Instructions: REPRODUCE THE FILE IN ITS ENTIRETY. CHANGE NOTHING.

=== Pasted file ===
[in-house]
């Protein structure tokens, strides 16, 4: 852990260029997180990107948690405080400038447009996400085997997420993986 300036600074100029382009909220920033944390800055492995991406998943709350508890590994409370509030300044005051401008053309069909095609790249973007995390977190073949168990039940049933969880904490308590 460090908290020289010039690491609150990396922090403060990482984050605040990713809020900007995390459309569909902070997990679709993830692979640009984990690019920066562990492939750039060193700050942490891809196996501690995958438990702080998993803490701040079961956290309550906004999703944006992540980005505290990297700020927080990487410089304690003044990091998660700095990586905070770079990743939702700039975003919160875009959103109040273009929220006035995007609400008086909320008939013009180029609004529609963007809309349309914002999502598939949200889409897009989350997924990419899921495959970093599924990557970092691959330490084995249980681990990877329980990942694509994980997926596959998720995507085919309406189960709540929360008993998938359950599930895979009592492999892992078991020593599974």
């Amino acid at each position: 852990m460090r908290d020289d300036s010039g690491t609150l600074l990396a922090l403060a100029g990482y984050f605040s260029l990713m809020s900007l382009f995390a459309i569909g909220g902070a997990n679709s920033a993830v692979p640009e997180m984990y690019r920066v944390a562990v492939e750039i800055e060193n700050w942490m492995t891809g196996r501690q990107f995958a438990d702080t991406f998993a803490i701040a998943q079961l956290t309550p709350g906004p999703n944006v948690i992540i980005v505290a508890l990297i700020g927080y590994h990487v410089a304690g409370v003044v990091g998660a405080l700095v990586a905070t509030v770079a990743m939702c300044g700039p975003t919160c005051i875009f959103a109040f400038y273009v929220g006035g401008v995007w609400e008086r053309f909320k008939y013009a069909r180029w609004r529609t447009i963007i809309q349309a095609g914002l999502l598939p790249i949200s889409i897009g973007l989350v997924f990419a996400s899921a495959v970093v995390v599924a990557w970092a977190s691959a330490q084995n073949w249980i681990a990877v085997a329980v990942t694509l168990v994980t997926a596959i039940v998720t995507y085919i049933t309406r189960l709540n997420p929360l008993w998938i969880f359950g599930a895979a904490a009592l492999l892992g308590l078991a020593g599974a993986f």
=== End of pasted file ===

[in-house]
């Protein structure tokens, strides 16, 4: 852990260029997180990107948690405080400038447009996400085997997420993986 300036600074100029382009909220920033944390800055492995991406998943709350508890590994409370509030300044005051401008053309069909095609790249973007995390977190073949168990039940049933969880904490308590 460090908290020289010039690491609150990396922090403060990482984050605040990713809020900007995390459309569909902070997990679709993830692979640009984990690019920066562990492939750039060193700050942490891809196996501690995958438990702080998993803490701040079961956290309550906004999703944006992540980005505290990297700020927080990487410089304690003044990091998660700095990586905070770079990743939702700039975003919160875009959103109040273009929220006035995007609400008086909320008939013009180029609004529609963007809309349309914002999502598939949200889409897009989350997924990419899921495959970093599924990557970092691959330490084995249980681990990877329980990942694509994980997926596959998720995507085919309406189960709540929360008993998938359950599930895979009592492999892992078991020593599974």
């Amino acid at each position: 852990m460090r908290d020289d300036s010039g690491t609150l600074l990396a922090l403060a100029g990482y984050f605040s260029l990713m809020s900007l382009f995390a459309i569909g909220g902070a997990n679709s920033a993830v692979p640009e997180m984990y690019r920066v944390a562990v492939e750039i800055e060193n700050w942490m492995t891809g196996r501690q990107f995958a438990d702080t991406f998993a803490i701040a998943q079961l956290t309550p709350g906004p999703n944006v948690i992540i980005v505290a508890l990297i700020g927080y590994h990487v410089a304690g409370v003044v990091g998660a405080l700095v990586a905070t509030v770079a990743m939702c300044g700039p975003t919160c005051i875009f959103a109040f400038y273009v929220g006035g401008v995007w609400e008086r053309f909320k008939y013009a069909r180029w609004r529609t447009i963007i809309q349309a095609g914002l999502l598939p790249i949200s889409i897009g973007l989350v997924f990419a996400s899921a495959v970093v995390v599924a990557w970092a977190s691959a330490q084995n073949w249980i681990a990877v085997a329980v990942t694509l168990v994980t997926a596959i039940v998720t995507y085919i049933t309406r189960l709540n997420p929360l008993w998938i969880f359950g599930a895979a904490a009592l492999l892992g308590l078991a020593g599974a993986f």